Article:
Hatfield v. King - 184 U.S. 162 (1902)
U.S. Supreme Court
Hatfield v. King, 184 U.S. 162 (1902)
Hatfield v. King
Submitted November 11, 1901
Decided February 24, 1902
184 U.S. 162
It is contended by appellants that the decree in the circuit court against them ought to be set aside because they have not had the hearing in that court to which they were entitled by law; that they were not served with process; that counsel unauthorized by them entered their appearance, and after having wrongfully entered their appearance failed to take the proper steps for the protection of their rights. It is also contended by other parties than the appellants that there was no real controversy between the parties nominally opposed to each other, and that the litigation was in fact carried on under the direction and control of the plaintiff. Held that questions of this kind may be examined upon motion supported by affidavits, and that it is the duty of a court to make such inquiry.
Before any proceedings could rightfully be taken against the defendants, it was essential that they be brought into court by service of process or that a lawful appearance be made in their behalf, and, in this case, it is quite clear that the counsel was not authorized to appear for Mrs. Browning.
It is fitting that this investigation should be had, in the first place, in the court where the wrong is charged to have been done, and before the judge who, if the charges are correct, has been imposed upon by counsel, and it may be wise that both examination and cross-examination be had in his presence.
On October 8, 1898, the appellee commenced this suit in the Circuit Court of the United States for the District of West
Virginia to quiet his title to certain lands. In the bill, he alleged that he was the owner in fee and in the actual possession of a large tract, known as the "Robert Morris 500,000-Acre Grant," which was granted by Virginia in 1795 to Robert Morris, of Philadelphia, and is situated partly in West Virginia, and partly in Kentucky and Virginia. He followed this general allegation with a detailed statement of his chain of title and of certain tax proceedings. After these averments tending to show his own rights and title, he charged that Aly and Joseph Hatfield, father and son, had at different times obtained pretended titles to certain small tracts within the limits of his grant, stating how these titles were obtained and wherein he claimed they were invalid. He further averred that both the Hatfields were dead; that their only heirs were the two defendants, now appellants, the widow and daughter of Joseph Hatfield, who wrongfully claimed the tracts last mentioned and thereby cast a cloud upon the plaintiff's title. No process was issued, but on June 8, 1899, a demurrer was filed on behalf of the defendants, signed by one appearing as their attorney. This demurrer was overruled on May 16, 1900, and leave given to file answer. Thereupon, as the record states, the defendants declined to answer but elected to stand upon their demurrer, and on June 2, 1900, a decree was entered in favor of plaintiff, quieting his title to the lands claimed by the defendants. From this decree an appeal was prayed and allowed to this Court, and the appeal papers were filed here on January 3, 1901.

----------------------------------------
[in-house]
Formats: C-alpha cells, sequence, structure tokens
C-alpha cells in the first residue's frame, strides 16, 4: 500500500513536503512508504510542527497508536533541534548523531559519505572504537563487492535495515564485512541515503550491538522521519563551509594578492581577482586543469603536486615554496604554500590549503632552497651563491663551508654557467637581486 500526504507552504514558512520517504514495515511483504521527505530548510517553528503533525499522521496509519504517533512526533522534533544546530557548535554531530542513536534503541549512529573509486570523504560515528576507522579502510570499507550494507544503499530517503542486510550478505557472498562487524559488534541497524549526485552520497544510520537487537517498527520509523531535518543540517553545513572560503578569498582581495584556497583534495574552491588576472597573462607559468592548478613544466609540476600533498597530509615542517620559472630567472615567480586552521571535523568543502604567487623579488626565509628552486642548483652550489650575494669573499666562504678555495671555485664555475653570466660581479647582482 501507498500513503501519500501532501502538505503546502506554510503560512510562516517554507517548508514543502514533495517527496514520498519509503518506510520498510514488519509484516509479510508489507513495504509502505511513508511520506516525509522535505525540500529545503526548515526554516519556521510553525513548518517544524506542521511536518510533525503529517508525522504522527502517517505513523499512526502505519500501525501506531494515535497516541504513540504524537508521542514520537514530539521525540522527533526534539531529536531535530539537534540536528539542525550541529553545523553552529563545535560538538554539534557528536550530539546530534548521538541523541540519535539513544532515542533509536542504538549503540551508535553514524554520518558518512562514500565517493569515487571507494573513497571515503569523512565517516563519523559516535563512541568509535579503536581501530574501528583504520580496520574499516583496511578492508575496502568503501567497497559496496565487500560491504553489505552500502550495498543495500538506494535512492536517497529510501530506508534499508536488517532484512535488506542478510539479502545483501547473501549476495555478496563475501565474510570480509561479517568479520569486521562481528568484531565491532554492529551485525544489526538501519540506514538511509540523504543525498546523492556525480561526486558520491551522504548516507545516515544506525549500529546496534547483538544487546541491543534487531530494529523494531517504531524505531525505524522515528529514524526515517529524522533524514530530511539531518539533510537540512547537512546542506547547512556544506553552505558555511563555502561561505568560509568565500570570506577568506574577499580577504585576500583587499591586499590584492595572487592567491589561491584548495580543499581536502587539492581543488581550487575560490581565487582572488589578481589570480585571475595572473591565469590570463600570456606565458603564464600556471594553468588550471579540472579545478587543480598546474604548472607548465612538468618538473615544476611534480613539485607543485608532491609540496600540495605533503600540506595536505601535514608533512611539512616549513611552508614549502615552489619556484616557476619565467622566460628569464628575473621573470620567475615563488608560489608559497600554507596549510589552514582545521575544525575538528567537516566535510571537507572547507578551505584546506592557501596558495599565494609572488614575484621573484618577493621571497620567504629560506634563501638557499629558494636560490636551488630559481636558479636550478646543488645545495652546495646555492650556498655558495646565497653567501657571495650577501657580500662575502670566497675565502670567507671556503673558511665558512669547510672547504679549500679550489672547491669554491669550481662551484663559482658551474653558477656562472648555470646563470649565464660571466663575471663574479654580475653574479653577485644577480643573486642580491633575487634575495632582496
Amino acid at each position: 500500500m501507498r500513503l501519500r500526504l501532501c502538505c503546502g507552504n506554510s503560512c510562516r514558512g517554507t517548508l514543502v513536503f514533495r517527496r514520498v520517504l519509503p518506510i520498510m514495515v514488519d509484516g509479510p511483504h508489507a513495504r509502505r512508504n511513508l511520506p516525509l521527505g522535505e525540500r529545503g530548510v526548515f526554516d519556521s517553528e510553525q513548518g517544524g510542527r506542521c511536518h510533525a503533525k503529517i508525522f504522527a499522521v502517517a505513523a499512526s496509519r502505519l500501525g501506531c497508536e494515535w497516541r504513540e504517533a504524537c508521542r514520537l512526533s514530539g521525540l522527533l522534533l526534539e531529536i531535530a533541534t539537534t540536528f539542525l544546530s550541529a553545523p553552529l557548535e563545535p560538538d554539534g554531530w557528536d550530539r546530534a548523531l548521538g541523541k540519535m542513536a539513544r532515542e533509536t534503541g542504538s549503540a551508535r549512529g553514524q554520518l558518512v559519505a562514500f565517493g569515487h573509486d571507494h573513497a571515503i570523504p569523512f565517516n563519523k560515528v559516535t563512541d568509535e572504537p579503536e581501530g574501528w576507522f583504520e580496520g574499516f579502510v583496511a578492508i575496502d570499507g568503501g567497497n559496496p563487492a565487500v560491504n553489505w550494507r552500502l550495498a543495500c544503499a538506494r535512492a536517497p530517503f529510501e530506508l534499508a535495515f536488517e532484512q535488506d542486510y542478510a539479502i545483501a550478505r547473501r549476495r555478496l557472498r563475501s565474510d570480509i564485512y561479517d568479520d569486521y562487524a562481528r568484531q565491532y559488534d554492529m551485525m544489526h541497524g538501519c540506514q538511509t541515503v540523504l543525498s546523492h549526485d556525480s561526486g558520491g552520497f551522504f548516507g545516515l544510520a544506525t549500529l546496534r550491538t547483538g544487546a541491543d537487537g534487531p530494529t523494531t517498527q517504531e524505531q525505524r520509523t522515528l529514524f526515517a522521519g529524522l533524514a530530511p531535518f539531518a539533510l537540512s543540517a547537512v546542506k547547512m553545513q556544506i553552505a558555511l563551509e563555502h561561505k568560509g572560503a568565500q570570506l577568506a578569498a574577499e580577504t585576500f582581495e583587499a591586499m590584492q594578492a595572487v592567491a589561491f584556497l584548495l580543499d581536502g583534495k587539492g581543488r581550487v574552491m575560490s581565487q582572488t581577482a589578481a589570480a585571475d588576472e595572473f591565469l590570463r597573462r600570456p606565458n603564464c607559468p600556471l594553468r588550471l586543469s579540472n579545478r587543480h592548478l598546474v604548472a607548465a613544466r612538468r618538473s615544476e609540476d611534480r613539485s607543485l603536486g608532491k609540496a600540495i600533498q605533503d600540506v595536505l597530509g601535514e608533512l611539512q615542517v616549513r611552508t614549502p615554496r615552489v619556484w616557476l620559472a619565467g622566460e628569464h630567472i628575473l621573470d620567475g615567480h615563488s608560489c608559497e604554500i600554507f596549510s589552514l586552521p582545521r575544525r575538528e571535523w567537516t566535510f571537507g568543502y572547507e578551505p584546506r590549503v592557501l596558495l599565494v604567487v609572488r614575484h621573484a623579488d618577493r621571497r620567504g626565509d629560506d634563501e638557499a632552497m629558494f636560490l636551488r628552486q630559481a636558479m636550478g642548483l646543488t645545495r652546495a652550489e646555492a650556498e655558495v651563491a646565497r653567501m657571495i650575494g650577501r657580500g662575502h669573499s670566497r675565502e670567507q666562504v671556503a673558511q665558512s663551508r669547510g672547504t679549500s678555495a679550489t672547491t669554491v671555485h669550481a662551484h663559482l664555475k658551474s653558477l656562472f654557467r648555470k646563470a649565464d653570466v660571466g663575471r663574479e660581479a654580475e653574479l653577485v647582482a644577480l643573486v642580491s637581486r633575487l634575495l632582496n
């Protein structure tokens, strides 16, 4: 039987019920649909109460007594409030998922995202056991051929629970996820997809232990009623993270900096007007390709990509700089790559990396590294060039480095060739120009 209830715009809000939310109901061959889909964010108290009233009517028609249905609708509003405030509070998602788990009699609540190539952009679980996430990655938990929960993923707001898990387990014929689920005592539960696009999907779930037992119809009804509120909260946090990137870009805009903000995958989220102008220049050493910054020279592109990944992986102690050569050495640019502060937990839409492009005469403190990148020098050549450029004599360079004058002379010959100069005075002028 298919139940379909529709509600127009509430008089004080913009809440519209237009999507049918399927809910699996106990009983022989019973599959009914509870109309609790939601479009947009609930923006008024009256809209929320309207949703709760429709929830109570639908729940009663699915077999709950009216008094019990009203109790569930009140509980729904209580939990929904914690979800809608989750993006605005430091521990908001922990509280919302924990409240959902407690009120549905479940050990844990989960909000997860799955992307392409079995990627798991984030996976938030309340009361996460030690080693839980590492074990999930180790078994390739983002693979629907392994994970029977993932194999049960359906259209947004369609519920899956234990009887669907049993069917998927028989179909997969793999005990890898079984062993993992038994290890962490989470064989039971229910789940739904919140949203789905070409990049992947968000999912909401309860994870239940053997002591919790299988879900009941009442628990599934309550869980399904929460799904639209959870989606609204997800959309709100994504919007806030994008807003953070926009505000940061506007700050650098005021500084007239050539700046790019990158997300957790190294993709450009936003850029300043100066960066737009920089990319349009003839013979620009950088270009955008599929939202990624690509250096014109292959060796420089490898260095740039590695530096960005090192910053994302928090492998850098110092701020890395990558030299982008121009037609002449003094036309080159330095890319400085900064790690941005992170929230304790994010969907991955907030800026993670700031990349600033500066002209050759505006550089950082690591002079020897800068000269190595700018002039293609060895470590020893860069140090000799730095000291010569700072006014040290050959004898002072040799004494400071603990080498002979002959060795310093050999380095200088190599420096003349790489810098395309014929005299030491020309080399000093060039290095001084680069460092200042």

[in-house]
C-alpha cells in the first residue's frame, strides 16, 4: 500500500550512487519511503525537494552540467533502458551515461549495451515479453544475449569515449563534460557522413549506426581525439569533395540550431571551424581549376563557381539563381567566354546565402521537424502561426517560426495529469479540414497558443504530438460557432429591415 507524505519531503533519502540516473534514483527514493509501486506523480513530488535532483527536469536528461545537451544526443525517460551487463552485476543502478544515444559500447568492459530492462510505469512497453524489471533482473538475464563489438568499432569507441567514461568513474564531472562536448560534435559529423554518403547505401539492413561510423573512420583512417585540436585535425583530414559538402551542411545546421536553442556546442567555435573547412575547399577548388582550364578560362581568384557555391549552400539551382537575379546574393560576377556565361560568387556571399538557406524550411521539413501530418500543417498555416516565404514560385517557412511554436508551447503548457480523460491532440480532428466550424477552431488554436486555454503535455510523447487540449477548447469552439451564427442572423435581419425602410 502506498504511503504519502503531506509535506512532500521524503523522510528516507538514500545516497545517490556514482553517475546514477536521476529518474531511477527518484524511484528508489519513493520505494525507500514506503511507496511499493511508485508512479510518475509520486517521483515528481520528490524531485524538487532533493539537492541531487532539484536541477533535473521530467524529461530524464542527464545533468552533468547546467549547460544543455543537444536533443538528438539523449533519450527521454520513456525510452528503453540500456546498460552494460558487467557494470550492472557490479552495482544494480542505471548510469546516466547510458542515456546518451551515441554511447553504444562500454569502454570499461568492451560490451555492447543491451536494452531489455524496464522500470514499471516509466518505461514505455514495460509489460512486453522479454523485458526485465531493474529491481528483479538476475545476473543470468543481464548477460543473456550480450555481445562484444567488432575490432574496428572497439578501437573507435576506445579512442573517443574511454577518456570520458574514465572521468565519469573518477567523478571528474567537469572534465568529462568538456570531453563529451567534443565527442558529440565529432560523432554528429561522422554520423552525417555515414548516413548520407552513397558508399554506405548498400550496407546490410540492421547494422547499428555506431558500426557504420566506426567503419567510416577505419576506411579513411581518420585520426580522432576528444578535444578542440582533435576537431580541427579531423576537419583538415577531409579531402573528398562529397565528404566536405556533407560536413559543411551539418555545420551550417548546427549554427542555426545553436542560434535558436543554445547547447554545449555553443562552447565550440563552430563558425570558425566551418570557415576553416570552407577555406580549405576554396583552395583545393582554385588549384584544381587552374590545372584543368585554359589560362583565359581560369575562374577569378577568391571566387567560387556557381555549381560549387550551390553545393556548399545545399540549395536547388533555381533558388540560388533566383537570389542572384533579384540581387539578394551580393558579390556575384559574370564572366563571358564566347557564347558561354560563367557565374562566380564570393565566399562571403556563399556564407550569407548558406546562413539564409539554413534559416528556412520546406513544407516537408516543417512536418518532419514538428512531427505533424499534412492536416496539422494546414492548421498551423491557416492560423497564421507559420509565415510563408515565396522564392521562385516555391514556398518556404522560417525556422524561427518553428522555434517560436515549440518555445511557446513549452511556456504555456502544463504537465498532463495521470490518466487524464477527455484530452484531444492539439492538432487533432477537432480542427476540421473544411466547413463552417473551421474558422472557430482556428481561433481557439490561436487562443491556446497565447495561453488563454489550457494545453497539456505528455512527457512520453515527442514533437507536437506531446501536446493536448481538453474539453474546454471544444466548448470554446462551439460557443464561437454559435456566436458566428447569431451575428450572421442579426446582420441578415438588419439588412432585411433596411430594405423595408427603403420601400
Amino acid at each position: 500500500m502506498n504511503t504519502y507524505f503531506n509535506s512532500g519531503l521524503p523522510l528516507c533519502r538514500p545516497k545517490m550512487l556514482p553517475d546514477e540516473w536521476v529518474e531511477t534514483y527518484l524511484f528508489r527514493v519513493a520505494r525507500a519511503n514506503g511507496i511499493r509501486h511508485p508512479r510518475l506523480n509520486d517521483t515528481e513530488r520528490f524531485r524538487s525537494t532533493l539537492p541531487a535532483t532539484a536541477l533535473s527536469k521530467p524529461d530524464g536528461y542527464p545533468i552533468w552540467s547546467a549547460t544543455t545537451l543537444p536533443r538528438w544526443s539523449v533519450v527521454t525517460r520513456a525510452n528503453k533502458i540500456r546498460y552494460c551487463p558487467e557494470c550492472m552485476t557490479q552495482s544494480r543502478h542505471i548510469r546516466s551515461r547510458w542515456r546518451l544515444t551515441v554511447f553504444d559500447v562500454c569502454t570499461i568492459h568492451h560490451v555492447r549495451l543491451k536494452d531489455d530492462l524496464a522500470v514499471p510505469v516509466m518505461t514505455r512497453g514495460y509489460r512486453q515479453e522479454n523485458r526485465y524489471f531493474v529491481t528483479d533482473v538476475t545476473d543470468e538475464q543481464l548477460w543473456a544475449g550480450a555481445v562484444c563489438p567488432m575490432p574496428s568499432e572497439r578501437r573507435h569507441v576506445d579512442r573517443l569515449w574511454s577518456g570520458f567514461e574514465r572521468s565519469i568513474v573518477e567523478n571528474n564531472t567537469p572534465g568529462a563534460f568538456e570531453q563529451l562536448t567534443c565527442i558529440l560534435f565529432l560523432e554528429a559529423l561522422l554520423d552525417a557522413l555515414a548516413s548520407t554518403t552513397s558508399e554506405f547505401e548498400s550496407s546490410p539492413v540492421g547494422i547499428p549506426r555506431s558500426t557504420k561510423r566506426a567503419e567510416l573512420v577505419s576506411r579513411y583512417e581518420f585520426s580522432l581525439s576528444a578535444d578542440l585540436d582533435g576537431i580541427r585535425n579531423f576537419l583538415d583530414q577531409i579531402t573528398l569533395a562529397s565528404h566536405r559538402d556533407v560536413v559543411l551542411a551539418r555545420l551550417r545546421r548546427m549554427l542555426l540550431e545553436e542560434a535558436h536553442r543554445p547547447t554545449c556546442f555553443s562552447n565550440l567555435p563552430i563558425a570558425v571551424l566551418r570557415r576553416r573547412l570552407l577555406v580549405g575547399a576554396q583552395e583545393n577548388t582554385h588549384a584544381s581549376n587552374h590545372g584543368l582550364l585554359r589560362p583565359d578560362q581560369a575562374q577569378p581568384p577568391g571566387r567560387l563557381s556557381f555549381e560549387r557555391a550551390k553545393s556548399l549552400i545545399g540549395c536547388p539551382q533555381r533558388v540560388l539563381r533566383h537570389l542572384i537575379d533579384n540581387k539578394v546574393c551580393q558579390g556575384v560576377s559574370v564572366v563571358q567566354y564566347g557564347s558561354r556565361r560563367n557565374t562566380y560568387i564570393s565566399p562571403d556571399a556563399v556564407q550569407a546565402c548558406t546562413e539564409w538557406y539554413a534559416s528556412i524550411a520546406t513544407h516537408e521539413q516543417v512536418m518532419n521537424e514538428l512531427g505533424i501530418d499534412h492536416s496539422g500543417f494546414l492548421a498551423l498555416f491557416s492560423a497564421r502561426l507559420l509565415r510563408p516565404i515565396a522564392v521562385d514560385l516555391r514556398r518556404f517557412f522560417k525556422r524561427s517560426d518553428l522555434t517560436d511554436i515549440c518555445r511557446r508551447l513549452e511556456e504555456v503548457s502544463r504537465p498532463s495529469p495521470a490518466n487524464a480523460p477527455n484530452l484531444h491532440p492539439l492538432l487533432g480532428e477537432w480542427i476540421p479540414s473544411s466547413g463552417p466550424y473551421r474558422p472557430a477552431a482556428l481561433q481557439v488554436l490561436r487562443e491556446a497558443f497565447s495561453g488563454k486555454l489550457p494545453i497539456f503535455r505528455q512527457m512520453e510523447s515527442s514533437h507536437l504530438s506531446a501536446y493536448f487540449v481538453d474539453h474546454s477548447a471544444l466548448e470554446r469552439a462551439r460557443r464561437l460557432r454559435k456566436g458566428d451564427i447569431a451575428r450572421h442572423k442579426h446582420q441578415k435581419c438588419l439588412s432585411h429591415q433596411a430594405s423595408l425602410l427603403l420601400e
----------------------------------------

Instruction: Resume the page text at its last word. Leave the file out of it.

The bill was so framed as to invite a consideration, in some aspects, of the question of forfeiture for nonpayment of taxes, presented to this Court in King v. Mullins, 171 U. S. 404.
At the beginning of this term, one of the appellants, Nancy C. Browing (erroneously, as she states, called Nancy C. Rutherford in the record) moved for a rule against the attorney who had appeared for her, to show by what authority he had assumed to so appear and why he should not be attached and his name stricken from the roll of attorneys for falsely assuming to act as her attorney and imposing upon the circuit and this Court a false, fictitious, and manufactured case for the purpose of obtaining an opinion and judgment on a false statement
of facts, to her injury and the injury of others similarly situated but not parties to the suit or appeal. She also asked that the alleged final decree of the circuit court be declared null and void, and that this appeal and the cause be dismissed. At the same time, other parties claiming to be interested in the Robert Morris tract appeared and represented that the entire proceedings had in this case were feigned and fictitious, that the litigation on both sides was controlled by the counsel for the plaintiff King, and asked an examination as to the truth of the charge so made. A substantially similar motion was made on behalf of the State of West Virginia. The counsel named in the record have answered, denying these charges and asserting the fullest integrity in the matter. Quite a number of affidavits have been filed, and also some documentary evidence presented.